Irish government unveils ‘trio’ EU presidency programme

Plans lack direction to stimulate jobs and prosperity by greening the economy

Press release - December 11, 2012
Brussels – Today the Irish government laid out plans for its presidency of the Council of the European Union, which is due to begin on 1 January 2013. Statements today by Irish Tánaiste (deputy prime minister) and foreign minister Eamon Gilmore highlighted the need to focus on ‘jobs and growth’, but Greenpeace is concerned that the plans as outlined today still lack direction and fail to address the drain on the economy from expensive imports of natural resources. They also fail to recognise the opportunity for greater prosperity from the greening of the European economy across all sectors, warned Greenpeace.

The six-month presidency will allow Ireland to direct much of the policy focus of the Union for the first half of next year, within an 18-month joint 'trio' programme with the subsequent presidencies of Lithuania and Greece.

Greenpeace welcomes that the Irish presidency, as part of the trio programme, recognises that "the challenges posed by the current economic and financial situation cannot be addressed effectively in the long term without a continuing emphasis on green growth and resource efficiency" [1].

However, in a letter to Irish Taoiseach (prime minister) Enda Kenny last week, Greenpeace joined nine other leading environmental NGOs in expressing concern about the lack of focus on how greening the economy can shape Europe's recovery and highlighting some of the areas where the Irish government needs to focus special attention [2]. Europe's energy policy is central to its economic future – the EU currently spends €1 billion a day on fossil fuel imports from places like the Middle East and Russia, despite the fact that the OECD and the EU's own 2020 strategy specifically underline the need for greater energy efficiency and independence if the EU is to stabilise its economic position. The recent EU Energy Revolution report from Greenpeace highlights the potential for 1.5 million jobs in a new, modern European energy system based on renewables, energy efficiency and sustainable, independent energy [3].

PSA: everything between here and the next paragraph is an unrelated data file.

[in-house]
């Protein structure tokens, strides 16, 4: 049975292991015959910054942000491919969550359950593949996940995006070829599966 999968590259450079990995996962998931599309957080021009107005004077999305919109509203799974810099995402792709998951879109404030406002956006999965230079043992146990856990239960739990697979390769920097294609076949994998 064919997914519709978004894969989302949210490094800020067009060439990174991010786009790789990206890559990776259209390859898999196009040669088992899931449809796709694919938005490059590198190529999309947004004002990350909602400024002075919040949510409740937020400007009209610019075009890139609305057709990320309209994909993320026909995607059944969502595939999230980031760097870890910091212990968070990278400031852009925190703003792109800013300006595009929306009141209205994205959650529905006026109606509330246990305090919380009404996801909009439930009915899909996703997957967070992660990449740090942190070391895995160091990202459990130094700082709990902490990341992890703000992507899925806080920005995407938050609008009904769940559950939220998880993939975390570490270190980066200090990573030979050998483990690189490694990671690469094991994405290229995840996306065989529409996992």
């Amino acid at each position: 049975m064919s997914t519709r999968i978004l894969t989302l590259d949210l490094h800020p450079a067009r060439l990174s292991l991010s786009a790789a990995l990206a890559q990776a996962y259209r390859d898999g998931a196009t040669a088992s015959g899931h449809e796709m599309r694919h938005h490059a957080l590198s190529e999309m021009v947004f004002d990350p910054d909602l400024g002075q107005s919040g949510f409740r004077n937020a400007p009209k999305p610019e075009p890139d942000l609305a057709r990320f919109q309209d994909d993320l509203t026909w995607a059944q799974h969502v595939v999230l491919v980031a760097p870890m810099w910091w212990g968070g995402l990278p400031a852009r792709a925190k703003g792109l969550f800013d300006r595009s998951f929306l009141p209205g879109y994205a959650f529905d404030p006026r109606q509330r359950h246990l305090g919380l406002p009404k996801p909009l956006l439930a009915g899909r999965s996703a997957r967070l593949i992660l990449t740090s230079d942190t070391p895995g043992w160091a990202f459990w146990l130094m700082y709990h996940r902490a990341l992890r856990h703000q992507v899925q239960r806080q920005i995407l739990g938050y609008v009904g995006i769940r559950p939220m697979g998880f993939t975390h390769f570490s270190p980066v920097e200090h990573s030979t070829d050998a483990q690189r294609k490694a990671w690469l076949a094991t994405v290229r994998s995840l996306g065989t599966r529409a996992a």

Greenpeace adviser for the Irish presidency Dónall Geoghegan said: "What Ireland promotes as its themes and priorities for the presidency is important. There needs to be focus on a more sustainable direction for Europe's economy. We hope that as detailed plans are worked out by the Irish presidency, emphasis will go into ways to pursue lasting economic benefits and sustainable employment from clean and efficient economic systems that produce sustainable jobs. There is a risk that without such focus, EU countries would once again subsidise old polluting technologies that will do nothing to solve the underlying problems in the European economy. The Irish presidency needs to focus on things that work and benefit everyone, not just the banks: paying less for fuel, saving energy and creating jobs with better insulation, and cutting food and resource waste."

Notes to editors:

Dónall Geoghegan - Greenpeace adviser for the Irish presidency: +353 87 222 5691
Greenpeace EU pressdesk: +32 (0)2 2741911,

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Greenpeace is an independent global campaigning organisation that acts to change attitudes and behaviour, to protect and conserve the environment and to promote peace. Greenpeace does not accept donations from governments, the EU, businesses or political parties.